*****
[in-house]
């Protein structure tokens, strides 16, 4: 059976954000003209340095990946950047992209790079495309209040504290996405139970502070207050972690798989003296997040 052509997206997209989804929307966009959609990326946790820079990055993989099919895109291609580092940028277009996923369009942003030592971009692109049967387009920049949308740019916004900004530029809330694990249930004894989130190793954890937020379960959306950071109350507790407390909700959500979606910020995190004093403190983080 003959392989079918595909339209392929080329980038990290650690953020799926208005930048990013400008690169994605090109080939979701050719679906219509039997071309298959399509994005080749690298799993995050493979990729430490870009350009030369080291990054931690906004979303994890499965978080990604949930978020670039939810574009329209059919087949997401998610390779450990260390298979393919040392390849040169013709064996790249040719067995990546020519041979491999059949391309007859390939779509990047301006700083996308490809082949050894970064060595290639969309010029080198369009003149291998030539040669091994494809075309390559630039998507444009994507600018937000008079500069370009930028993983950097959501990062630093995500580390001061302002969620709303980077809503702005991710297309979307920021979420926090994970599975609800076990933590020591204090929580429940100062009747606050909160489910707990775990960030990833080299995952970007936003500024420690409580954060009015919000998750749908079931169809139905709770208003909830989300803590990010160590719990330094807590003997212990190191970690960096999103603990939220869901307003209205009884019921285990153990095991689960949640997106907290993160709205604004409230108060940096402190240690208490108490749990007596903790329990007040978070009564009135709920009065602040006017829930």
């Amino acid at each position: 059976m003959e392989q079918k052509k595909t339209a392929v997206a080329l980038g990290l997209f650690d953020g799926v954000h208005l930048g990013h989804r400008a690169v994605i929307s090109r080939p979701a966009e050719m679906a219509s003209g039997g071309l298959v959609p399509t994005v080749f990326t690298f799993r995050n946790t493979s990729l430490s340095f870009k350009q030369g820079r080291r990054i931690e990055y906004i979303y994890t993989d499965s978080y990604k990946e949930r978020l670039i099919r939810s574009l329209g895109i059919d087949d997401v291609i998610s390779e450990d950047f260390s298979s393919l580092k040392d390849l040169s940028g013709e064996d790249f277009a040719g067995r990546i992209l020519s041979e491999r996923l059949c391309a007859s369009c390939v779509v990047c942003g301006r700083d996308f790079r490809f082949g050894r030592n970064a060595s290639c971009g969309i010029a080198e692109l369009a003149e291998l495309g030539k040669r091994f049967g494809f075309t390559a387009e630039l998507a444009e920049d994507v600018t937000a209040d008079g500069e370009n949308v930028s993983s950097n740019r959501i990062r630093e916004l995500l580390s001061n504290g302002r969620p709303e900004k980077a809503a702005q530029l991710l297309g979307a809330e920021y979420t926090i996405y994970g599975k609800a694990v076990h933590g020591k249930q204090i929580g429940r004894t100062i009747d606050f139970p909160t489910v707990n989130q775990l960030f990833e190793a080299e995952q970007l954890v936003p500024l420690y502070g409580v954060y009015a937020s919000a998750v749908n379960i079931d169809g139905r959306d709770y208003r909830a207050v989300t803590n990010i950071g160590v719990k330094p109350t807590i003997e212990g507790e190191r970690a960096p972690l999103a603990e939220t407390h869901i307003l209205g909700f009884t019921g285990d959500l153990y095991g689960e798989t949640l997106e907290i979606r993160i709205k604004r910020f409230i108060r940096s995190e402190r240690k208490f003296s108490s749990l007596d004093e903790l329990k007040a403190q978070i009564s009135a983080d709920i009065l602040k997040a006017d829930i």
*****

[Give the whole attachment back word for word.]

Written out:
[in-house]
């Protein structure tokens, strides 16, 4: 059976954000003209340095990946950047992209790079495309209040504290996405139970502070207050972690798989003296997040 052509997206997209989804929307966009959609990326946790820079990055993989099919895109291609580092940028277009996923369009942003030592971009692109049967387009920049949308740019916004900004530029809330694990249930004894989130190793954890937020379960959306950071109350507790407390909700959500979606910020995190004093403190983080 003959392989079918595909339209392929080329980038990290650690953020799926208005930048990013400008690169994605090109080939979701050719679906219509039997071309298959399509994005080749690298799993995050493979990729430490870009350009030369080291990054931690906004979303994890499965978080990604949930978020670039939810574009329209059919087949997401998610390779450990260390298979393919040392390849040169013709064996790249040719067995990546020519041979491999059949391309007859390939779509990047301006700083996308490809082949050894970064060595290639969309010029080198369009003149291998030539040669091994494809075309390559630039998507444009994507600018937000008079500069370009930028993983950097959501990062630093995500580390001061302002969620709303980077809503702005991710297309979307920021979420926090994970599975609800076990933590020591204090929580429940100062009747606050909160489910707990775990960030990833080299995952970007936003500024420690409580954060009015919000998750749908079931169809139905709770208003909830989300803590990010160590719990330094807590003997212990190191970690960096999103603990939220869901307003209205009884019921285990153990095991689960949640997106907290993160709205604004409230108060940096402190240690208490108490749990007596903790329990007040978070009564009135709920009065602040006017829930």
């Amino acid at each position: 059976m003959e392989q079918k052509k595909t339209a392929v997206a080329l980038g990290l997209f650690d953020g799926v954000h208005l930048g990013h989804r400008a690169v994605i929307s090109r080939p979701a966009e050719m679906a219509s003209g039997g071309l298959v959609p399509t994005v080749f990326t690298f799993r995050n946790t493979s990729l430490s340095f870009k350009q030369g820079r080291r990054i931690e990055y906004i979303y994890t993989d499965s978080y990604k990946e949930r978020l670039i099919r939810s574009l329209g895109i059919d087949d997401v291609i998610s390779e450990d950047f260390s298979s393919l580092k040392d390849l040169s940028g013709e064996d790249f277009a040719g067995r990546i992209l020519s041979e491999r996923l059949c391309a007859s369009c390939v779509v990047c942003g301006r700083d996308f790079r490809f082949g050894r030592n970064a060595s290639c971009g969309i010029a080198e692109l369009a003149e291998l495309g030539k040669r091994f049967g494809f075309t390559a387009e630039l998507a444009e920049d994507v600018t937000a209040d008079g500069e370009n949308v930028s993983s950097n740019r959501i990062r630093e916004l995500l580390s001061n504290g302002r969620p709303e900004k980077a809503a702005q530029l991710l297309g979307a809330e920021y979420t926090i996405y994970g599975k609800a694990v076990h933590g020591k249930q204090i929580g429940r004894t100062i009747d606050f139970p909160t489910v707990n989130q775990l960030f990833e190793a080299e995952q970007l954890v936003p500024l420690y502070g409580v954060y009015a937020s919000a998750v749908n379960i079931d169809g139905r959306d709770y208003r909830a207050v989300t803590n990010i950071g160590v719990k330094p109350t807590i003997e212990g507790e190191r970690a960096p972690l999103a603990e939220t407390h869901i307003l209205g909700f009884t019921g285990d959500l153990y095991g689960e798989t949640l997106e907290i979606r993160i709205k604004r910020f409230i108060r940096s995190e402190r240690k208490f003296s108490s749990l007596d004093e903790l329990k007040a403190q978070i009564s009135a983080d709920i009065l602040k997040a006017d829930i």